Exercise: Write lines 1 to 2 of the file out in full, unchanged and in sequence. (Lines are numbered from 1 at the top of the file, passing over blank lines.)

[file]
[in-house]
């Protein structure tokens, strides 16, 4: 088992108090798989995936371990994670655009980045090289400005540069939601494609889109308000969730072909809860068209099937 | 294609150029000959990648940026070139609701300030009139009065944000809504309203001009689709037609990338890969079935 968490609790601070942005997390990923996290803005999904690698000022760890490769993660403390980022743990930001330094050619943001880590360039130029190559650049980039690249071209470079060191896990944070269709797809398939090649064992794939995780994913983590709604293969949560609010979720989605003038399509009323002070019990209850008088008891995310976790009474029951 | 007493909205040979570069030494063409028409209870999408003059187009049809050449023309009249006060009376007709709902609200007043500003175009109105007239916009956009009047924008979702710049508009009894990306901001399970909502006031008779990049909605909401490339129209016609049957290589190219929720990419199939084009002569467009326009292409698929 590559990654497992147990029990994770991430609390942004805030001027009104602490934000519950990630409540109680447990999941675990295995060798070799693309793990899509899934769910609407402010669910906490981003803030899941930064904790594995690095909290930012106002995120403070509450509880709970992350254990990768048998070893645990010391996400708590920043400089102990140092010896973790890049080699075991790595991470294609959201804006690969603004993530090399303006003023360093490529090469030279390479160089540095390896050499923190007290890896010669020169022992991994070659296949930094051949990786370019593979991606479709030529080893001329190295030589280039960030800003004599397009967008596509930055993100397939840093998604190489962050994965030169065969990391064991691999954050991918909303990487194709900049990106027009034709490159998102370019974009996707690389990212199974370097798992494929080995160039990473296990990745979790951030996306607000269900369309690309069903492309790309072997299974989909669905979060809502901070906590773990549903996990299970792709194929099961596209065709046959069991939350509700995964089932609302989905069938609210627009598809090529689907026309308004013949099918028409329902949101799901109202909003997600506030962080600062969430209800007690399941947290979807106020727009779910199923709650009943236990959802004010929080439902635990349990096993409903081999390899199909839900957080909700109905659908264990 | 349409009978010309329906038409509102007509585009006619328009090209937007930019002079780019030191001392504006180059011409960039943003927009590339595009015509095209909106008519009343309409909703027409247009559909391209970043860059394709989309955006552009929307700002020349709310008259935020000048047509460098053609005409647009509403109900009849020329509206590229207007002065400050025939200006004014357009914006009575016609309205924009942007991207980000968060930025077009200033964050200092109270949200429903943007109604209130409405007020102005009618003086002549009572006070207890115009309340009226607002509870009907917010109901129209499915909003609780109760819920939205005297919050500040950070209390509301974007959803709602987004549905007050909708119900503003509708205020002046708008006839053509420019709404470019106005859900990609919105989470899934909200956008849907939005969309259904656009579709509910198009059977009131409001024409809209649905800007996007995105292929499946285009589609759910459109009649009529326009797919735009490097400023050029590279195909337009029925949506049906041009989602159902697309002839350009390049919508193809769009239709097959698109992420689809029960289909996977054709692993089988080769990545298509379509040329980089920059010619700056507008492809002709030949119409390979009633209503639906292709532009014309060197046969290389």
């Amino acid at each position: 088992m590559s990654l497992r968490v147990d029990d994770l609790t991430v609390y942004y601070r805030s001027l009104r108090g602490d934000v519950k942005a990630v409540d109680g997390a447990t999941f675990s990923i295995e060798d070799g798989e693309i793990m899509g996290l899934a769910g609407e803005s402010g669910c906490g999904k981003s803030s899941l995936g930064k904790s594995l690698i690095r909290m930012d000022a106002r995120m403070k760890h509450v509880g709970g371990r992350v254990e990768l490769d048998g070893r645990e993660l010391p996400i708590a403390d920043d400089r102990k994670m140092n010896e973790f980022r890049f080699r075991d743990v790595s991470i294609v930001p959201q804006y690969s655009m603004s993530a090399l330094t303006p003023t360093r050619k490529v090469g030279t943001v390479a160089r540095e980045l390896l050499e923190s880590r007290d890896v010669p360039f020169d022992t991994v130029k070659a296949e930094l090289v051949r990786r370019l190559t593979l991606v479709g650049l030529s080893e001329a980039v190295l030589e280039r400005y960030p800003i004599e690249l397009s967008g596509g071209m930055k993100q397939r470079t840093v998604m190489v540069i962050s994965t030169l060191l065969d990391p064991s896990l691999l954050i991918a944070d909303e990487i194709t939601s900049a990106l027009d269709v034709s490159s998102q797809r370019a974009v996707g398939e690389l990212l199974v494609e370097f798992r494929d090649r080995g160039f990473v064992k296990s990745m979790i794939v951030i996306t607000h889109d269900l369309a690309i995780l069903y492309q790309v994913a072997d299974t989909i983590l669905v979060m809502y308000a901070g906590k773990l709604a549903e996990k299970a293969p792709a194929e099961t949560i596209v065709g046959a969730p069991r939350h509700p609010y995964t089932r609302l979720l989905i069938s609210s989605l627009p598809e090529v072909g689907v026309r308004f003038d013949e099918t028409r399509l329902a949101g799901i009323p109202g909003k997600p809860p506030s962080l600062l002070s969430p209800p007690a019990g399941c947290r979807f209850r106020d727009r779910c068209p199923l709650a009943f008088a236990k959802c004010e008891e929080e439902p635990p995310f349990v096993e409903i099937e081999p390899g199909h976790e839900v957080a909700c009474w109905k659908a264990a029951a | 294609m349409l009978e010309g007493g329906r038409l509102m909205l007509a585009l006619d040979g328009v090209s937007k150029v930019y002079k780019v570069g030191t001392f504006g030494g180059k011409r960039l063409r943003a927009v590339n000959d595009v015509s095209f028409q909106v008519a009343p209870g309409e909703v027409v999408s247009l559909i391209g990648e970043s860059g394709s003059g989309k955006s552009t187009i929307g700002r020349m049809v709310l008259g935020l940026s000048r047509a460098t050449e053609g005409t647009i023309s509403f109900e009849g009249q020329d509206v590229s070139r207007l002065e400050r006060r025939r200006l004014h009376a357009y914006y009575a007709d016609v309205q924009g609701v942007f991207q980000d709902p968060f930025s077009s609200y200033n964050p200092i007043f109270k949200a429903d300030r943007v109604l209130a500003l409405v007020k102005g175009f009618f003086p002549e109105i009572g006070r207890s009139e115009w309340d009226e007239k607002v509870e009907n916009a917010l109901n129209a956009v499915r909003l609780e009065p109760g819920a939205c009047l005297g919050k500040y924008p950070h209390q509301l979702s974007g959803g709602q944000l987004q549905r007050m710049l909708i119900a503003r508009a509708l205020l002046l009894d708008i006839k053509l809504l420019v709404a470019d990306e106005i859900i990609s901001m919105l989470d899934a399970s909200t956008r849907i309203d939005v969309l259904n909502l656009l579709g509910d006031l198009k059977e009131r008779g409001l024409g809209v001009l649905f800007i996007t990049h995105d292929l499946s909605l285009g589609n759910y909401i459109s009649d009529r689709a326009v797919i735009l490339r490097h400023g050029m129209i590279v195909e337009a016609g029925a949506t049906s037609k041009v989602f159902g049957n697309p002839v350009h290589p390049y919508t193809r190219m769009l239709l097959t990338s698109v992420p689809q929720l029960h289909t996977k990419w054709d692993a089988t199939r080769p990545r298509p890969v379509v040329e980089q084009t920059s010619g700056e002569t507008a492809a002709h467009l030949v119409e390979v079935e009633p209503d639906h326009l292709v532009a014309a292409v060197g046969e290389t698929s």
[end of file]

[in-house]
């Protein structure tokens, strides 16, 4: 088992108090798989995936371990994670655009980045090289400005540069939601494609889109308000969730072909809860068209099937 | 294609150029000959990648940026070139609701300030009139009065944000809504309203001009689709037609990338890969079935 968490609790601070942005997390990923996290803005999904690698000022760890490769993660403390980022743990930001330094050619943001880590360039130029190559650049980039690249071209470079060191896990944070269709797809398939090649064992794939995780994913983590709604293969949560609010979720989605003038399509009323002070019990209850008088008891995310976790009474029951 | 007493909205040979570069030494063409028409209870999408003059187009049809050449023309009249006060009376007709709902609200007043500003175009109105007239916009956009009047924008979702710049508009009894990306901001399970909502006031008779990049909605909401490339129209016609049957290589190219929720990419199939084009002569467009326009292409698929 590559990654497992147990029990994770991430609390942004805030001027009104602490934000519950990630409540109680447990999941675990295995060798070799693309793990899509899934769910609407402010669910906490981003803030899941930064904790594995690095909290930012106002995120403070509450509880709970992350254990990768048998070893645990010391996400708590920043400089102990140092010896973790890049080699075991790595991470294609959201804006690969603004993530090399303006003023360093490529090469030279390479160089540095390896050499923190007290890896010669020169022992991994070659296949930094051949990786370019593979991606479709030529080893001329190295030589280039960030800003004599397009967008596509930055993100397939840093998604190489962050994965030169065969990391064991691999954050991918909303990487194709900049990106027009034709490159998102370019974009996707690389990212199974370097798992494929080995160039990473296990990745979790951030996306607000269900369309690309069903492309790309072997299974989909669905979060809502901070906590773990549903996990299970792709194929099961596209065709046959069991939350509700995964089932609302989905069938609210627009598809090529689907026309308004013949099918028409329902949101799901109202909003997600506030962080600062969430209800007690399941947290979807106020727009779910199923709650009943236990959802004010929080439902635990349990096993409903081999390899199909839900957080909700109905659908264990 | 349409009978010309329906038409509102007509585009006619328009090209937007930019002079780019030191001392504006180059011409960039943003927009590339595009015509095209909106008519009343309409909703027409247009559909391209970043860059394709989309955006552009929307700002020349709310008259935020000048047509460098053609005409647009509403109900009849020329509206590229207007002065400050025939200006004014357009914006009575016609309205924009942007991207980000968060930025077009200033964050200092109270949200429903943007109604209130409405007020102005009618003086002549009572006070207890115009309340009226607002509870009907917010109901129209499915909003609780109760819920939205005297919050500040950070209390509301974007959803709602987004549905007050909708119900503003509708205020002046708008006839053509420019709404470019106005859900990609919105989470899934909200956008849907939005969309259904656009579709509910198009059977009131409001024409809209649905800007996007995105292929499946285009589609759910459109009649009529326009797919735009490097400023050029590279195909337009029925949506049906041009989602159902697309002839350009390049919508193809769009239709097959698109992420689809029960289909996977054709692993089988080769990545298509379509040329980089920059010619700056507008492809002709030949119409390979009633209503639906292709532009014309060197046969290389």